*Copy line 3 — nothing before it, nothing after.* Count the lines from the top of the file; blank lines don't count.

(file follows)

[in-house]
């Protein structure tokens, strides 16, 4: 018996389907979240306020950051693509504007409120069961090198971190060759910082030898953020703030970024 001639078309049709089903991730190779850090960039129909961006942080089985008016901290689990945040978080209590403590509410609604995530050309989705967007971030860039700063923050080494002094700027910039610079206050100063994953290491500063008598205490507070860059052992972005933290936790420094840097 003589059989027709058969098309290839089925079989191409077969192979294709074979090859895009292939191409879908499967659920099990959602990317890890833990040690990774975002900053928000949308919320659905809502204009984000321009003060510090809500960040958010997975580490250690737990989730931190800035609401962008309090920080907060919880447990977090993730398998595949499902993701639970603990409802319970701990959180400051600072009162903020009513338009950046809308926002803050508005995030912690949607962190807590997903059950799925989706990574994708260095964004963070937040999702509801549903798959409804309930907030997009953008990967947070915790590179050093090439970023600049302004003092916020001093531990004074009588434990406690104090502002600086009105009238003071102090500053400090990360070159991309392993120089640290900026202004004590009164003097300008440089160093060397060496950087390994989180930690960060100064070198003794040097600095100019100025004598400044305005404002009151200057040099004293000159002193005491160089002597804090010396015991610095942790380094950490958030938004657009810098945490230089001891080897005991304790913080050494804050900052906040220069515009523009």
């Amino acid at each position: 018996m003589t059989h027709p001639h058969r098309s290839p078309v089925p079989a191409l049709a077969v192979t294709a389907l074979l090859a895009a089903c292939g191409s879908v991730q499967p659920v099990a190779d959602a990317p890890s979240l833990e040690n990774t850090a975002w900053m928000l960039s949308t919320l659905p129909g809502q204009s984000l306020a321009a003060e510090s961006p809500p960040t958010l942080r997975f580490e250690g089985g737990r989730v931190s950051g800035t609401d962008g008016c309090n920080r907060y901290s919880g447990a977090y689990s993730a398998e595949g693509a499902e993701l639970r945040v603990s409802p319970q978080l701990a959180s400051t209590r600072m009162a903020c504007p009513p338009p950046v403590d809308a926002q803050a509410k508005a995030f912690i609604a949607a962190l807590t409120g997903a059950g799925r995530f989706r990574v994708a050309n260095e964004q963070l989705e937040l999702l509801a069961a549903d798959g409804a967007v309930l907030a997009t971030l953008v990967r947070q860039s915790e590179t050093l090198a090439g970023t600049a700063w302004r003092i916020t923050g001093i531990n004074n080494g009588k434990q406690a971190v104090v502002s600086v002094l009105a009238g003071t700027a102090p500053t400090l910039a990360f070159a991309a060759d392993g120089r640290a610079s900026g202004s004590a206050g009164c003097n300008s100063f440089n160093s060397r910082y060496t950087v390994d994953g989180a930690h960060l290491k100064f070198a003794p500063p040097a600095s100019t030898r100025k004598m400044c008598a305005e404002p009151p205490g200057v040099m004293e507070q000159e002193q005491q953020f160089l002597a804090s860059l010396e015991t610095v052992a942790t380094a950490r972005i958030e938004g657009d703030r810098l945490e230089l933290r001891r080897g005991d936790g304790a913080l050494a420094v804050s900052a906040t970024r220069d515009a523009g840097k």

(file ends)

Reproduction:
């Amino acid at each position: 018996m003589t059989h027709p001639h058969r098309s290839p078309v089925p079989a191409l049709a077969v192979t294709a389907l074979l090859a895009a089903c292939g191409s879908v991730q499967p659920v099990a190779d959602a990317p890890s979240l833990e040690n990774t850090a975002w900053m928000l960039s949308t919320l659905p129909g809502q204009s984000l306020a321009a003060e510090s961006p809500p960040t958010l942080r997975f580490e250690g089985g737990r989730v931190s950051g800035t609401d962008g008016c309090n920080r907060y901290s919880g447990a977090y689990s993730a398998e595949g693509a499902e993701l639970r945040v603990s409802p319970q978080l701990a959180s400051t209590r600072m009162a903020c504007p009513p338009p950046v403590d809308a926002q803050a509410k508005a995030f912690i609604a949607a962190l807590t409120g997903a059950g799925r995530f989706r990574v994708a050309n260095e964004q963070l989705e937040l999702l509801a069961a549903d798959g409804a967007v309930l907030a997009t971030l953008v990967r947070q860039s915790e590179t050093l090198a090439g970023t600049a700063w302004r003092i916020t923050g001093i531990n004074n080494g009588k434990q406690a971190v104090v502002s600086v002094l009105a009238g003071t700027a102090p500053t400090l910039a990360f070159a991309a060759d392993g120089r640290a610079s900026g202004s004590a206050g009164c003097n300008s100063f440089n160093s060397r910082y060496t950087v390994d994953g989180a930690h960060l290491k100064f070198a003794p500063p040097a600095s100019t030898r100025k004598m400044c008598a305005e404002p009151p205490g200057v040099m004293e507070q000159e002193q005491q953020f160089l002597a804090s860059l010396e015991t610095v052992a942790t380094a950490r972005i958030e938004g657009d703030r810098l945490e230089l933290r001891r080897g005991d936790g304790a913080l050494a420094v804050s900052a906040t970024r220069d515009a523009g840097k």